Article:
# The likely range of random year-to-year variation in road collision and casualty numbers for Scotland as a whole

### The likely range of random year-to-year variation in road collision and casualty numbers for Scotland as a whole

Because road collisions may occur at random, the numbers of collisions, and the numbers of casualties in those collisions, can fluctuate from year to year. Figures 2 to 5 show, for Scotland as a whole, the numbers of:

- fatal road collisions (1972 to 2022);
- road deaths (1949 to 2022);
- people killed or seriously injured (1950 to 2022);
- children killed or seriously injured (1981 to 2022).

The number of years covered by each chart reflects the availability of the relevant figures. The blue dots are the values in each year, and the blue lines indicate the year-to-year variation. The grey dashed lines show the likely range of random year-to-year variation in the figures: based on statistical theory, one would expect that only about 5% of years would have figures outwith these ranges. Appendix G describes how these ranges were produced: the limits of the likely ranges of values are calculated in a similar way to 95% confidence intervals. It also explains why they cannot be produced for all years. It should be noted that figures for combined fatal and serious, serious and slight severities prior to 2004 cannot be compared to later years due to changes in the way casualty severities were recorded from 2004 onwards.

Note for figure 4: Due to changes in the way casualty severities are recorded, serious figures in 2004 are not comparable with previous years.

Note for figure 5: Due to changes in the way casualty severities are recorded, serious figures in 2004 are not comparable with previous years.

**Fatal collisions, and deaths in road collisions**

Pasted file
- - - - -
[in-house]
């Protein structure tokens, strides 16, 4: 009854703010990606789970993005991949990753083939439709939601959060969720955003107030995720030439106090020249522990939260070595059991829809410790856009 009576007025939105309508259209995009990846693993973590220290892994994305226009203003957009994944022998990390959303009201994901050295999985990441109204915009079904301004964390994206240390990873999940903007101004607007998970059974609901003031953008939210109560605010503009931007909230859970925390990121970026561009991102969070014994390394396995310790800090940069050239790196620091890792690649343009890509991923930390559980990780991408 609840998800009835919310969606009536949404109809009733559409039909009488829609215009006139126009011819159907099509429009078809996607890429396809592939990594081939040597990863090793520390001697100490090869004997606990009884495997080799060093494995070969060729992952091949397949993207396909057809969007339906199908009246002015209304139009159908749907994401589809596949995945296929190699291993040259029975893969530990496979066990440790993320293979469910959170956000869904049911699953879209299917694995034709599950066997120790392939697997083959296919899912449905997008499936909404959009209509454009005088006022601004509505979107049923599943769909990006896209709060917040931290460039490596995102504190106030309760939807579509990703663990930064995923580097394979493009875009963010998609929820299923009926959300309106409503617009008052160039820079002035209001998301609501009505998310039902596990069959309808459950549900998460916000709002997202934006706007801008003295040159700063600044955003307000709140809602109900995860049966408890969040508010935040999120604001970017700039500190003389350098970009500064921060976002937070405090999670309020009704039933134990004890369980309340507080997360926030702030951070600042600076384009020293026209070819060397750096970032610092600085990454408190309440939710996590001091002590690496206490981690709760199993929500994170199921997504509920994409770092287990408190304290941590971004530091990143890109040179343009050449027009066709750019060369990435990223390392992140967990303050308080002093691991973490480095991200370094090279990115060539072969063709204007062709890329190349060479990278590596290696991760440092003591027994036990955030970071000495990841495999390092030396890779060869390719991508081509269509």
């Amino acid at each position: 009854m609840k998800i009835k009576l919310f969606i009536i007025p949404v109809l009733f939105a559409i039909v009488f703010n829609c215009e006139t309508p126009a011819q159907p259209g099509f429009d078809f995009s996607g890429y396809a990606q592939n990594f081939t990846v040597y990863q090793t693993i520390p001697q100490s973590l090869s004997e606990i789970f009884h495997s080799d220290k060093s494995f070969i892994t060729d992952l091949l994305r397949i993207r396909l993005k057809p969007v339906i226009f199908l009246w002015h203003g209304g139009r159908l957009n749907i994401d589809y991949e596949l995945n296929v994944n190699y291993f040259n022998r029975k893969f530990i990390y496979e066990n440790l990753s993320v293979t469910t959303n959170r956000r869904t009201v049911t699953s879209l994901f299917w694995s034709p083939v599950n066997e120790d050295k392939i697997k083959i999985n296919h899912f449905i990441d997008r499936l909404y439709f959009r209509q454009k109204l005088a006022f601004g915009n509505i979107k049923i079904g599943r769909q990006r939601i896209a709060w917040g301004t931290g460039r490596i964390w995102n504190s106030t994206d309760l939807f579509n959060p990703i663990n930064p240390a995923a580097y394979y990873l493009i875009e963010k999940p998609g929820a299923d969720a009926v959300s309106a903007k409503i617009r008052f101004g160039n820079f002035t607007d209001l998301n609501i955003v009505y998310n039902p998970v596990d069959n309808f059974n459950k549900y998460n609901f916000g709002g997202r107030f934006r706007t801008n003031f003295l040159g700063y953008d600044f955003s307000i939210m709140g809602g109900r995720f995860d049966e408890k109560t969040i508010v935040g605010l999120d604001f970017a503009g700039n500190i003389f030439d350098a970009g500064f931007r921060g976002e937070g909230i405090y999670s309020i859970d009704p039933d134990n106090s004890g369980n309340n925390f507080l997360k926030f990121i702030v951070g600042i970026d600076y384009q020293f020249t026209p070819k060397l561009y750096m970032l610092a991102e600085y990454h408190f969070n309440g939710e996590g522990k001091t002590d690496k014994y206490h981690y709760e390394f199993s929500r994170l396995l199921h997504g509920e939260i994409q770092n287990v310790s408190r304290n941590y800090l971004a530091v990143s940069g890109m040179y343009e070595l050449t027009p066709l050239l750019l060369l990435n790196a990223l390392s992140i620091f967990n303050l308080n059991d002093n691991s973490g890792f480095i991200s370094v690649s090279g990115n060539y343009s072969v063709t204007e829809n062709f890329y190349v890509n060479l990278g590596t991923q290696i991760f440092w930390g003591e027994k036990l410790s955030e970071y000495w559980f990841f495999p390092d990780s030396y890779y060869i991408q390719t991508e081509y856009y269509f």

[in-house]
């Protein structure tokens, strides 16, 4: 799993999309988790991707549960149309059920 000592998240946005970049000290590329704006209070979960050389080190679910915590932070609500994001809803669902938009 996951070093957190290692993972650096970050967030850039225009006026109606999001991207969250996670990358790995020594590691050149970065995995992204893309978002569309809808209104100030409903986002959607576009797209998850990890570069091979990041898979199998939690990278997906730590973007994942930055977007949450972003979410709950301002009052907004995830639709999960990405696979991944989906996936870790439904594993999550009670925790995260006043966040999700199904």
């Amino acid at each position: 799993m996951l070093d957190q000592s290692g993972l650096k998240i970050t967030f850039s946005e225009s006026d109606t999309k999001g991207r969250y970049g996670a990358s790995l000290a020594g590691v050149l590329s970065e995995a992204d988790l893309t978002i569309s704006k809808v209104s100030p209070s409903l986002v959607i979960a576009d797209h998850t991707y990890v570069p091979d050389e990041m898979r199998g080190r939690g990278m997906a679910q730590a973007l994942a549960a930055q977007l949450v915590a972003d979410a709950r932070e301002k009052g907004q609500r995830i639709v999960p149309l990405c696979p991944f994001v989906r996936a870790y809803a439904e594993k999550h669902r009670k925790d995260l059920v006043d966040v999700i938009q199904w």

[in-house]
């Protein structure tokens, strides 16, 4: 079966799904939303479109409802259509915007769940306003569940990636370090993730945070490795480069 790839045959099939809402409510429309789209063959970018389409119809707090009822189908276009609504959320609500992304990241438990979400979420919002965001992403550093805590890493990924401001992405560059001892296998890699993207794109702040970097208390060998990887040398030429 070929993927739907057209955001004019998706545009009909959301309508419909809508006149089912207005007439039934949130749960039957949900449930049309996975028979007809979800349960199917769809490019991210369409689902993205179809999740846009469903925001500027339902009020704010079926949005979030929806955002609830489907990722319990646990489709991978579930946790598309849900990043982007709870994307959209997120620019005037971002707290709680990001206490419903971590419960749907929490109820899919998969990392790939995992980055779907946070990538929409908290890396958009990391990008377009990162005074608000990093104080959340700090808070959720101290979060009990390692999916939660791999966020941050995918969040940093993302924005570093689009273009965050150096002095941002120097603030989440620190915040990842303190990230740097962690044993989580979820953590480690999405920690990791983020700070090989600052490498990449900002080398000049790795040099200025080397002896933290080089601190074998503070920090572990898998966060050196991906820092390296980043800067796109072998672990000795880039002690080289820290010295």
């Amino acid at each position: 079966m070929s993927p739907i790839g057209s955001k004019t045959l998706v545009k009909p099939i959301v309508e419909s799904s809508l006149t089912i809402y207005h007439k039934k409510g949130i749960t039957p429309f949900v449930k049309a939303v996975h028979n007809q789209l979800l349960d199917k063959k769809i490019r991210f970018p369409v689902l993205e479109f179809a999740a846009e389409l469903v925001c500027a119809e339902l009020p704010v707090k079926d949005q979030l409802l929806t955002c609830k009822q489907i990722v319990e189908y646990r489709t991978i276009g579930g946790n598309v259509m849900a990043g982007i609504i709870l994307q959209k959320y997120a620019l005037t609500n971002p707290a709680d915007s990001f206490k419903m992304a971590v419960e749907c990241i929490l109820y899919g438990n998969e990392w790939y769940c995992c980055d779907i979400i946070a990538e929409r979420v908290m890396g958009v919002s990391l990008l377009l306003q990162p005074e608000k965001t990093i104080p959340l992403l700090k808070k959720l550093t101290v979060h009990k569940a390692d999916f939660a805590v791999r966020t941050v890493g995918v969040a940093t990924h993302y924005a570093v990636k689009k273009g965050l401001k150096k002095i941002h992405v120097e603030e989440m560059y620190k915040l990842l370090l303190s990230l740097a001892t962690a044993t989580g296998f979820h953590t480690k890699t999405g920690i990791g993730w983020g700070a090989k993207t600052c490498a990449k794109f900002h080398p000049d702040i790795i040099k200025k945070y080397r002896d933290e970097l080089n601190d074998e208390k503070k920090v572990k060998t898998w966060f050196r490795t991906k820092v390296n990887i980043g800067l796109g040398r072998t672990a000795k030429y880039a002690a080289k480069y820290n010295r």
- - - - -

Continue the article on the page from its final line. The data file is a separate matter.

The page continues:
Figures 2 and 3 show that the number of fatal collisions is within its likely range of values in every year, and the number of road deaths is within its likely range of values in all but three years. These results are reasonable: one would expect a few years' figures to be outside the likely range of random year-to-year variation, given that there are over 40 years' figures for fatal collisions and over 60 years' figures for road collision deaths. Figures 2 and 3 therefore show that, despite the large percentage changes such as the falls in deaths of 19% between 1998 and 1999, and of 13% between 2001 and 2002, the figures almost always remain within the expected ranges. Hence, one should not put too much weight on a single large percentage change.

**Killed or seriously injured (KSI) casualties**

Figure 4 has many years' figures (around a third) outwith the calculated likely range of values. The reason for this is that *statistical variability is not the only reason for year-to-year changes* – other factors have contributed to sharp falls and rises in KSI casualty numbers. For example, the sharp fall shown in 1983 may be partly due to the introduction of seat belt wearing (for drivers and front seat passengers in most cars and light vans). Similarly, the sharp rise in 1994 may be due in part to the change in hospital practices where more casualties were kept in overnight for observation.